At a recent conference I was asked to speak at, a discussion arose regarding how to convince the Senior Generation business owner to turn over control to the Next Generation son or daughter in the business. This is not an uncommon discussion in the financial services world — and for good reason. The Senior Generation may hold on too long, the Next Generation may not be able to realize some of the fruits of their labor until they reach retirement age, avoiding the topic may result in poor or no business succession planning, etc. But there’s also a bit of a bias in the conversation — at some point the Senior Generation is just going to have to come to terms with the fact that they’ll need to step aside. But do they have to?
I suspect that most or all advisors, whether in the law, accounting, investments, insurance, or whatever, have clients who continue to seek to grow their wealth when they already have more than they could ever (or at least ever want to) spend. Probably all of those clients have been told more than once to sell the business or hang it up and enjoy retirement. Yet they keep at it. Certainly ego can be a driver that keeps some from retiring. So can fear of losing one’s identity or vitality. But what if it’s something else like the conviction that the best use of their talents and abilities is to stay in the game?
My point is not to bash retirement. Some take to it quite well, but others don’t. Regardless, who is to say there is one standard for when we are to cease business or investment activity? While some may choose to stay in the game for narcissitic reasons or a need to control or minimize the opportunities of the next generation, I believe that most often (at least in my particular client interactions) “staying in the game” is driven by a desire to be productive. Indeed, there may be a moral compulsion to continue to utilize one’s gifts, talents and abilities at work.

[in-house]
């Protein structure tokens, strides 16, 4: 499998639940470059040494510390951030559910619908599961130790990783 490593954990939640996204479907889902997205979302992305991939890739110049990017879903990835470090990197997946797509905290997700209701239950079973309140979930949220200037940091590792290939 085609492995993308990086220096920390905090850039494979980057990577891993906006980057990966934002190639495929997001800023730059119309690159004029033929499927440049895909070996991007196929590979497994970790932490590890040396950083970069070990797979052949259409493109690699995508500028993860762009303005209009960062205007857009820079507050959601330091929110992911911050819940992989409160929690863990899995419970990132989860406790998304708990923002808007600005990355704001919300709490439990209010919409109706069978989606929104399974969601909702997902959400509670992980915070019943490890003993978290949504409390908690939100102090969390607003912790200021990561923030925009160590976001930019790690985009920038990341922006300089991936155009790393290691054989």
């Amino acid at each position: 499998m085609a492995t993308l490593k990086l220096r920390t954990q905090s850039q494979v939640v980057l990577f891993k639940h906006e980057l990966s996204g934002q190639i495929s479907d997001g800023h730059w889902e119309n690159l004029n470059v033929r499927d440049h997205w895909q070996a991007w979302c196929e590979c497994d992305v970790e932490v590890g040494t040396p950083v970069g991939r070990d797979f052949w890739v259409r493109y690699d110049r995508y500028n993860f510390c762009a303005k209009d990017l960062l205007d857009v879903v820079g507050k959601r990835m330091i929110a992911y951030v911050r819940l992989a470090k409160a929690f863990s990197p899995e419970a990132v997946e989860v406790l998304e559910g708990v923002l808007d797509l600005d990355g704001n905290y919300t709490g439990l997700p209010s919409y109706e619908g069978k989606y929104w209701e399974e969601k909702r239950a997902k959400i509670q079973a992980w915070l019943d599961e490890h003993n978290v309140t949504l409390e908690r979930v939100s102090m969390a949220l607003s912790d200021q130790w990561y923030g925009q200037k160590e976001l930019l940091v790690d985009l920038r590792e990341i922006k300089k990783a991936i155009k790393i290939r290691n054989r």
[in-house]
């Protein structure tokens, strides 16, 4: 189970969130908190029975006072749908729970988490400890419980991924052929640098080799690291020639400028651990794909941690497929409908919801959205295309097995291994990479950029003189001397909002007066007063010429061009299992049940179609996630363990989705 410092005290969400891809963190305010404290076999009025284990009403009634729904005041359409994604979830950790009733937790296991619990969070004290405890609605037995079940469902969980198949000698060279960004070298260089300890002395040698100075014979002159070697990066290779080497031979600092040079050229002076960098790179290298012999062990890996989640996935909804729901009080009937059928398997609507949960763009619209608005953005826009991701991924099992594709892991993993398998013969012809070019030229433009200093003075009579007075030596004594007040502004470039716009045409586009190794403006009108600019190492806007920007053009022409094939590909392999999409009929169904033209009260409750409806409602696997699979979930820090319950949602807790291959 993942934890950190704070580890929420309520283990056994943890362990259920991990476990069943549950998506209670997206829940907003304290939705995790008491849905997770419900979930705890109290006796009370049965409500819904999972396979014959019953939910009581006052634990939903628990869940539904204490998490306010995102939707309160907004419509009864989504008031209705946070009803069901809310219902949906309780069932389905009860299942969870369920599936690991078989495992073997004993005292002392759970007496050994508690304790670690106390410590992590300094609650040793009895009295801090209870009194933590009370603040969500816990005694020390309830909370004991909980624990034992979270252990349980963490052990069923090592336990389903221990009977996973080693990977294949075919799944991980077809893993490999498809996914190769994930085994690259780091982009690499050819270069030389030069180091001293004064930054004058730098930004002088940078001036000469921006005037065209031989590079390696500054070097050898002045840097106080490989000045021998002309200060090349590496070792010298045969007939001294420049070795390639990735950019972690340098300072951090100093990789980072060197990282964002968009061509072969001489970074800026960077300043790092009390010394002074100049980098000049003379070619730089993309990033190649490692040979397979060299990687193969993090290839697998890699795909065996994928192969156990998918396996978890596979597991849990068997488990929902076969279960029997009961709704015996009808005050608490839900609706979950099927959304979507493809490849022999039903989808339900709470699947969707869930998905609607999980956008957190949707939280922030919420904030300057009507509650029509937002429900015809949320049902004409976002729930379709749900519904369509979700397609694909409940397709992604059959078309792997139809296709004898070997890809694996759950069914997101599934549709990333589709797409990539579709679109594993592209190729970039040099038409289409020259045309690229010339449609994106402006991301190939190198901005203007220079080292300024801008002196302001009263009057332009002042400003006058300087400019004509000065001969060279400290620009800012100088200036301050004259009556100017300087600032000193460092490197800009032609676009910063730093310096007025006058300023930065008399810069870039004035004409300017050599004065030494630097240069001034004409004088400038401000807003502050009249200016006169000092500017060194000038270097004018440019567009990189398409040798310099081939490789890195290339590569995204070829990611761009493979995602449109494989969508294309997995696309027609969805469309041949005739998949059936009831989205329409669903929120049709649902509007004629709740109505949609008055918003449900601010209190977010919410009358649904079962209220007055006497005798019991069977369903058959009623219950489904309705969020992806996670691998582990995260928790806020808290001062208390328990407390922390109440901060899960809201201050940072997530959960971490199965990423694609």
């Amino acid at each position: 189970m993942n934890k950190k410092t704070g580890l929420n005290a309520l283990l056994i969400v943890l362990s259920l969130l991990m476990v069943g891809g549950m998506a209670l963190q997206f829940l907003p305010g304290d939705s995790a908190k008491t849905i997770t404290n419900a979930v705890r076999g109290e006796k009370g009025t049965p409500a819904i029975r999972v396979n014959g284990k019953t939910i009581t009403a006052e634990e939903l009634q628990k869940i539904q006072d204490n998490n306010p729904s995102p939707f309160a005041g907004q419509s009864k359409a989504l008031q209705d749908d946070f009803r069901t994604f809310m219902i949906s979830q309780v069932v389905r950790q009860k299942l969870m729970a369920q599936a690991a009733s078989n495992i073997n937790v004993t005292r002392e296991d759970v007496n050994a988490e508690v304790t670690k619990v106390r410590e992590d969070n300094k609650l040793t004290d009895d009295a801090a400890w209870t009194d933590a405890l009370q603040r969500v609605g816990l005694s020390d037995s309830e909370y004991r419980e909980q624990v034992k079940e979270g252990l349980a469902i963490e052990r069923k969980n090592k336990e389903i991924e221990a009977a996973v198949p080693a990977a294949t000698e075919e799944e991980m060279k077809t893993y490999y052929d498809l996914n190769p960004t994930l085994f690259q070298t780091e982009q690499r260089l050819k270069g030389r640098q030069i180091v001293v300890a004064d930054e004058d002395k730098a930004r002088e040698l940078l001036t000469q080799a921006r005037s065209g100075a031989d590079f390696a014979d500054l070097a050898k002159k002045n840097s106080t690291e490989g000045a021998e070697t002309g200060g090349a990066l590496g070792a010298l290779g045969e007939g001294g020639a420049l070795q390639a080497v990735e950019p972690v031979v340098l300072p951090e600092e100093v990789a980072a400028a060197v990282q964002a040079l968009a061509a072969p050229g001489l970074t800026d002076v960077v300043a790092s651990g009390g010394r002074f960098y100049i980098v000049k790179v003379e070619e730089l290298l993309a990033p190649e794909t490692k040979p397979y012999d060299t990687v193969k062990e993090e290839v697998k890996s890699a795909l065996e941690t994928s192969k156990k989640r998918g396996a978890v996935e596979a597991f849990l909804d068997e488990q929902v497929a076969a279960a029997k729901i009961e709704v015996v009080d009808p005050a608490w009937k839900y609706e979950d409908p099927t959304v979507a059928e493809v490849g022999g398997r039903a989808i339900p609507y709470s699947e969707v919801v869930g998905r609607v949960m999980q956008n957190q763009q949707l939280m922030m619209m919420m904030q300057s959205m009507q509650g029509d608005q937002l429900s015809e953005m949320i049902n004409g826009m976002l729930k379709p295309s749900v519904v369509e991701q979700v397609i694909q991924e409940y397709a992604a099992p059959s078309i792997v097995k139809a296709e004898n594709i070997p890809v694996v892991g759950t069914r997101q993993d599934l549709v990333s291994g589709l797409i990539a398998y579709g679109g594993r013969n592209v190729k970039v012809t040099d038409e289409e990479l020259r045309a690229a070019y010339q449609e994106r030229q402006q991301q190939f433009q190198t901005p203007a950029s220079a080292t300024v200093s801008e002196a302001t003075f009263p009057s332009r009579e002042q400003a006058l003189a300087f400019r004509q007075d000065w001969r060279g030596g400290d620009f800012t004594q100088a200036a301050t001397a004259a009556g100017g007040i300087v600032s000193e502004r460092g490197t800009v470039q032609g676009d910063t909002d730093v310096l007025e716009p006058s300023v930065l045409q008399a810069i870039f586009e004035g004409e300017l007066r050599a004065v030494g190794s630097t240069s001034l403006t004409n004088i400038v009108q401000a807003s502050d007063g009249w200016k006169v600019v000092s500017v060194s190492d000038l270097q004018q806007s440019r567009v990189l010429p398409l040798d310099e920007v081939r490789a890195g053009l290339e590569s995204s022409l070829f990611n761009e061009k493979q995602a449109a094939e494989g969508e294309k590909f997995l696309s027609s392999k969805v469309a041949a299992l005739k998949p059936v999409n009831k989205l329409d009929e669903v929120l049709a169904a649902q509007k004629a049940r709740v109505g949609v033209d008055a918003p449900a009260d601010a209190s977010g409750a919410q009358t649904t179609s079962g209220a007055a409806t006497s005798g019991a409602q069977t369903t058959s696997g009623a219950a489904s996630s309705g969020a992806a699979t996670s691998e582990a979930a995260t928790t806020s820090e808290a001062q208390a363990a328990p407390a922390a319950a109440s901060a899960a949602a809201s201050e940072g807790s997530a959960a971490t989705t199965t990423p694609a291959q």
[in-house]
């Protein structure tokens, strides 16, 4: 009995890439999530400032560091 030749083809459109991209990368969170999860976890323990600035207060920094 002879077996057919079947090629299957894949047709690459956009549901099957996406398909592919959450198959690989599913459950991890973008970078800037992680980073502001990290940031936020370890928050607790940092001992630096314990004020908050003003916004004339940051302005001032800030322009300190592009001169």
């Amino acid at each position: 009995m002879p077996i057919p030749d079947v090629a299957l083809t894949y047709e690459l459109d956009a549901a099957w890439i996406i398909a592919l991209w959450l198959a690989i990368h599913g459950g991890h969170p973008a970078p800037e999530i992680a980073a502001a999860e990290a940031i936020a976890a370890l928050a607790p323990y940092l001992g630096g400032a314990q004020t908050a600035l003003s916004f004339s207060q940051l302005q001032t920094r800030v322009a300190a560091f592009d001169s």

If that’s true (and I certainly invite disagreement or challenges to the above notion), then it seems we need to have a new platform for succession conversations. Here are a few thoughts on the subject:
- Both senior and junior generations need to have an authentic respect for one another, and that respect needs to be interwoven into all succession activities.
- The senior generation needs to value the junior generation’s ascendancy, while at the same time the junior generation needs to not seek supremacy. To put it another way, ideally power is not a measuring stick in healthy relationships of any type.
- The impact of longer lifespans must be factored in. It is not uncommon for one generation to remain viably productive until into their 70’s and sometimes beyond. That means the prior generation, if only one position of leadership is available, might not be able to have as significant impact as it would like until its members are in their 50’s or even 60’s. Paths to meaningful (from each generation’s perspective) contributions prior to that point should be developed and implemented.
- New models of governance may be required beyond populating the Chairman of the Board role and the President’s role.
- Each generation should desire maximum contributions from the others.
- The generation to come, and their opportunities, should be part of succession activities even before they are able to directly participate in them.
What might you add/subtract/change in the above list?
Nice article, Mark. One reason we use “rising” gen instead of “next” is to make the point that every generation, even the “senior,” has room to rise.
Good article. The “senior” generation is not necessarily coin-operated at this point in their career. They are driven by the same things that made them successful in the first place: a sense of accomplishment, pride and competitiveness. Create a role for them that reduces some of their stresses and time commitment but enables them to uses their special skills to compliment and develop the next generation of leaders. Everyone wins.